US – Energyconsumption per hotelroom – EPA estimation

          Source: http://www.utilityproducts.com; 18/10/12

          “On average, the EPA estimates that America’s 47,000 hotels spend $2,196 per available room each year on energy,” said Melanie Boyle, Manager, Sustainability, Cintas. “This number can be significantly reduced by reviewing current operations and introducing programs or services that conserve energy.”

          In Thailand the energy consumption per sqm hotel room area is approximately 173 kw/h per year (KMUTT King Mongkul University of Technology Thonburi study 2012).

          The Company suggests the following strategies for reducing energy usage in hotels:

          1) Deep clean AC units – Because properly cleaned air conditioning units transfer air more efficiently and at a higher rate of speed (airflow) than those not properly cleaned, they require far less energy consumption to run. For example, by regularly deep cleaning packaged terminal air conditioner (PTAC) units to effectively remove dirt and bacteria buildup from the units, hoteliers can reduce energy consumption by as much as 17 percent.

          2) Use environmentally-friendly apparel – From blouses, polos and pants to entire suiting collections and even tuxedos, today’s hoteliers can select from an abundance of eco-friendly uniforms and apparel. Made from post-consumer material such as water bottles, these garments require less energy to manufacture and reduce landfill waste and CO2 emissions.

          3) Consider a uniform rental program – Unlike on-site washing systems, the laundry facilities used by uniform rental providers often use less water and require less energy and chemicals. For example, new innovations, such as heat-air recycling and heat re-claimers, significantly cut down the amount of electricity and energy needed to launder materials. In addition, many uniform rental providers reduce garment drying time through modern moisture measurement methods, significantly saving fossil fuel and related greenhouse gas emissions.

          4) Consider an energy efficiency rebate program – Many hoteliers today achieve considerable cost and energy savings by taking advantage of energy efficiency incentive programs. For example, California’s LodgingSavers program-implemented by Ecology Action-provides hoteliers with rebates of up to 80 percent of lighting costs and 100 percent of guestroom energy management system costs and energy efficient vending machine controllers, showerheads and pool pumps. Often state-based, these programs start by surveying a hotel for free and offering up a customized proposal that outlines ways to save energy. Once approved by the hotelier, a highly trained contractor makes installations, and rebates are paid directly to the contractor to minimize capital outlay.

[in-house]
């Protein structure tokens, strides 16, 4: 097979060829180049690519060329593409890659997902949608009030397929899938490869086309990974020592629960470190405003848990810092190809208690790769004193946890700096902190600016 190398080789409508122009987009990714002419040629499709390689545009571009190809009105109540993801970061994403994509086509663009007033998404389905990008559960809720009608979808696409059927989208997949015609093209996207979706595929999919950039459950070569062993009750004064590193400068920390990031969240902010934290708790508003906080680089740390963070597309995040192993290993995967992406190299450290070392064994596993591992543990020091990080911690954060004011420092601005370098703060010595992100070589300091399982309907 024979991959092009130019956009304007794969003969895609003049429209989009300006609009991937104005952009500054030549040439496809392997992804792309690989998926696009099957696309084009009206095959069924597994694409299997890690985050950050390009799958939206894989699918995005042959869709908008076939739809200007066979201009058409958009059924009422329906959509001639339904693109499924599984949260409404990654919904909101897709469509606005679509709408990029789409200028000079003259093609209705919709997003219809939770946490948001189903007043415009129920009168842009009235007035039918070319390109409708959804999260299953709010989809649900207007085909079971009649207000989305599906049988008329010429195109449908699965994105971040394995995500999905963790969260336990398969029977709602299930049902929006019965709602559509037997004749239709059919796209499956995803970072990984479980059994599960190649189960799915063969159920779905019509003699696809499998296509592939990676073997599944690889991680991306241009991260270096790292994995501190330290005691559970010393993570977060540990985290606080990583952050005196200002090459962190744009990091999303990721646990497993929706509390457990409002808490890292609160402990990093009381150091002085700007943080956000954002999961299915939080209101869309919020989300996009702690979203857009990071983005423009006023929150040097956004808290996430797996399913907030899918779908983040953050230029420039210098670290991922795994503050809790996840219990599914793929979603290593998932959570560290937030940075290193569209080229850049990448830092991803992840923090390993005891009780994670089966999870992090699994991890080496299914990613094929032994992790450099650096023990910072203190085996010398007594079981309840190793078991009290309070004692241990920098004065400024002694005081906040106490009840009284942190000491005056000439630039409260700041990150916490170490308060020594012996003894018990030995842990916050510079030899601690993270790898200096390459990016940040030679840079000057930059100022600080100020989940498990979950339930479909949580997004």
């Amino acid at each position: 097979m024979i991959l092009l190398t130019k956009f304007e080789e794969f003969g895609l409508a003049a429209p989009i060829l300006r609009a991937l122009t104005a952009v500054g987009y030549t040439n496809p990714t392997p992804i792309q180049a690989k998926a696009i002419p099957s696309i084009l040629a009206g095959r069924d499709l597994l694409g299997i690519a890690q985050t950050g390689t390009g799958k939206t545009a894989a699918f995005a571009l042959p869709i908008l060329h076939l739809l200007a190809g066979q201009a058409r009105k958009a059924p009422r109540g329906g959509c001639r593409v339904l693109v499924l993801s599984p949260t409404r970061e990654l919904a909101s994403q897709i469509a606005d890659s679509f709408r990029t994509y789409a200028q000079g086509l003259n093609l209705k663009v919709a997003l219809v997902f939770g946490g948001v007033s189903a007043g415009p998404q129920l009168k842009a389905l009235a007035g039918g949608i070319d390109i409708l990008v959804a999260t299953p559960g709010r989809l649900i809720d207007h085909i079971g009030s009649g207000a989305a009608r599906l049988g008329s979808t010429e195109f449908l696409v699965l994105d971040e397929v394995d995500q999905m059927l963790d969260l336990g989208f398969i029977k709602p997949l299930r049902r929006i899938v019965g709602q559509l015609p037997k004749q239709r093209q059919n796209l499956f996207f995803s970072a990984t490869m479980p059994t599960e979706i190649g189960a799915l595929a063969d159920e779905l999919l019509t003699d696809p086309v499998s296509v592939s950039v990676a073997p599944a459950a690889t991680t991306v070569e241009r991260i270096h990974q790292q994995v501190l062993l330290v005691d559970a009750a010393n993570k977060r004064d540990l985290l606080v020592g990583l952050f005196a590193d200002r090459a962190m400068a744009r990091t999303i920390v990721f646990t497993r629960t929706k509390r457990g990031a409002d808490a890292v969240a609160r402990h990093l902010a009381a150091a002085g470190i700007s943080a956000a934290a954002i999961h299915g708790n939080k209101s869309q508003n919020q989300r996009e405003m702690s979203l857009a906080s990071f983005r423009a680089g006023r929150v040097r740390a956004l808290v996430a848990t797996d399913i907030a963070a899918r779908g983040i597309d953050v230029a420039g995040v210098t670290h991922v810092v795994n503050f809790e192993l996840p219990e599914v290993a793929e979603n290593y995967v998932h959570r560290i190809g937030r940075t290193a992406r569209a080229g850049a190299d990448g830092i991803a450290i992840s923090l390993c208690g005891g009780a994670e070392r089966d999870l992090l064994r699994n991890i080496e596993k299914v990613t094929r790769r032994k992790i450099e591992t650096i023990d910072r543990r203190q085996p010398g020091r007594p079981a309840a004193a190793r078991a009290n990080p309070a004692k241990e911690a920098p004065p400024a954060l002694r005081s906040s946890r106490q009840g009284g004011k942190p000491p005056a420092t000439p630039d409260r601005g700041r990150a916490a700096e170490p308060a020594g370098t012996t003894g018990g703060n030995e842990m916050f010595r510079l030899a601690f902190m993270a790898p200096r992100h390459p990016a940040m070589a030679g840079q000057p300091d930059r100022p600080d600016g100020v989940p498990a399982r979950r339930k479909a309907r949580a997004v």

5) Consider a partnership with the EPA – The EPA offers a voluntary, public-private partnership called ENERGY STAR that helps businesses quickly reduce their energy use and related greenhouse gas emissions. By measuring current energy performance, setting goals, tracking savings and rewarding improvements, the ENERGY STAR program is an easy way for hoteliers to quickly implement initiatives that save energy and reduce costs.

          6) Recycle – Because less energy is typically needed to make a product from recycled material, recycling presents a sure-fire way for organizations to help conserve energy. From packaging and paper to hard drives and CDs, hotels can protect their sensitive business information and the environment by implementing a document management program for secure mobile or off-site recycling and destruction.

          “National Energy Awareness Month is a great time for hoteliers to re-evaluate the amount of energy they use and identify ways to reduce it,” said Todd McKeown, Vice President of Global Hospitality and Gaming for Cintas. “Further, many hoteliers find that by selecting products and solutions proven to reduce energy consumption, they can decrease costs while protecting the environment.”

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          Daniel Koeppel

          Daniel is an environmental sustainability specialist with a hospitality background. He is passionate in supporting visionary hotel companies wishing to increase their environmental sustainability know how and solutions. Contact us now for a non-committing assessment!

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